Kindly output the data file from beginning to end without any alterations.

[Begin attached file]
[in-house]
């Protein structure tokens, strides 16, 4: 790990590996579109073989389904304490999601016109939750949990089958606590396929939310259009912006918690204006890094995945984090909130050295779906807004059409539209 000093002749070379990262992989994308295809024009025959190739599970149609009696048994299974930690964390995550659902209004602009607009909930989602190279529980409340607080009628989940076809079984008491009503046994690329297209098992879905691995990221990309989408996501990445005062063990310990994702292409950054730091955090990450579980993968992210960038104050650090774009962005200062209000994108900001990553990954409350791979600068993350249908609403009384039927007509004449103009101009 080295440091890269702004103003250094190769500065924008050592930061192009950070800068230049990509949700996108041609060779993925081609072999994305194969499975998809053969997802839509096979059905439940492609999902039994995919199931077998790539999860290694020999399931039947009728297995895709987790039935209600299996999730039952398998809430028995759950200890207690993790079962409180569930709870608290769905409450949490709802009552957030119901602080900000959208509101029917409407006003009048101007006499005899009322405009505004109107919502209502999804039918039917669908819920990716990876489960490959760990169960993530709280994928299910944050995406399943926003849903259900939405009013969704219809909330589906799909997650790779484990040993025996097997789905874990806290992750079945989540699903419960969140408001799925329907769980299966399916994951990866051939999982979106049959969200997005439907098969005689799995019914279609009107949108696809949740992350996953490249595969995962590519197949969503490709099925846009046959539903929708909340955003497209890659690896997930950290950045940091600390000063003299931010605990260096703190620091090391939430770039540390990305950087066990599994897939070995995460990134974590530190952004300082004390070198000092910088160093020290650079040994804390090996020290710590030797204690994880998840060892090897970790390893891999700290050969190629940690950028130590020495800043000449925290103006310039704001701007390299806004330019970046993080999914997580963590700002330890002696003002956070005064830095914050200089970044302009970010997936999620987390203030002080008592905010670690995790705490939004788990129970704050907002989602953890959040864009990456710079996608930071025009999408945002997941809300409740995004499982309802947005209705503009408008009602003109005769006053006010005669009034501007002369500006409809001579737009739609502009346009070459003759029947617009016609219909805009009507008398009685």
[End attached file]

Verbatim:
[in-house]
């Protein structure tokens, strides 16, 4: 790990590996579109073989389904304490999601016109939750949990089958606590396929939310259009912006918690204006890094995945984090909130050295779906807004059409539209 000093002749070379990262992989994308295809024009025959190739599970149609009696048994299974930690964390995550659902209004602009607009909930989602190279529980409340607080009628989940076809079984008491009503046994690329297209098992879905691995990221990309989408996501990445005062063990310990994702292409950054730091955090990450579980993968992210960038104050650090774009962005200062209000994108900001990553990954409350791979600068993350249908609403009384039927007509004449103009101009 080295440091890269702004103003250094190769500065924008050592930061192009950070800068230049990509949700996108041609060779993925081609072999994305194969499975998809053969997802839509096979059905439940492609999902039994995919199931077998790539999860290694020999399931039947009728297995895709987790039935209600299996999730039952398998809430028995759950200890207690993790079962409180569930709870608290769905409450949490709802009552957030119901602080900000959208509101029917409407006003009048101007006499005899009322405009505004109107919502209502999804039918039917669908819920990716990876489960490959760990169960993530709280994928299910944050995406399943926003849903259900939405009013969704219809909330589906799909997650790779484990040993025996097997789905874990806290992750079945989540699903419960969140408001799925329907769980299966399916994951990866051939999982979106049959969200997005439907098969005689799995019914279609009107949108696809949740992350996953490249595969995962590519197949969503490709099925846009046959539903929708909340955003497209890659690896997930950290950045940091600390000063003299931010605990260096703190620091090391939430770039540390990305950087066990599994897939070995995460990134974590530190952004300082004390070198000092910088160093020290650079040994804390090996020290710590030797204690994880998840060892090897970790390893891999700290050969190629940690950028130590020495800043000449925290103006310039704001701007390299806004330019970046993080999914997580963590700002330890002696003002956070005064830095914050200089970044302009970010997936999620987390203030002080008592905010670690995790705490939004788990129970704050907002989602953890959040864009990456710079996608930071025009999408945002997941809300409740995004499982309802947005209705503009408008009602003109005769006053006010005669009034501007002369500006409809001579737009739609502009346009070459003759029947617009016609219909805009009507008398009685």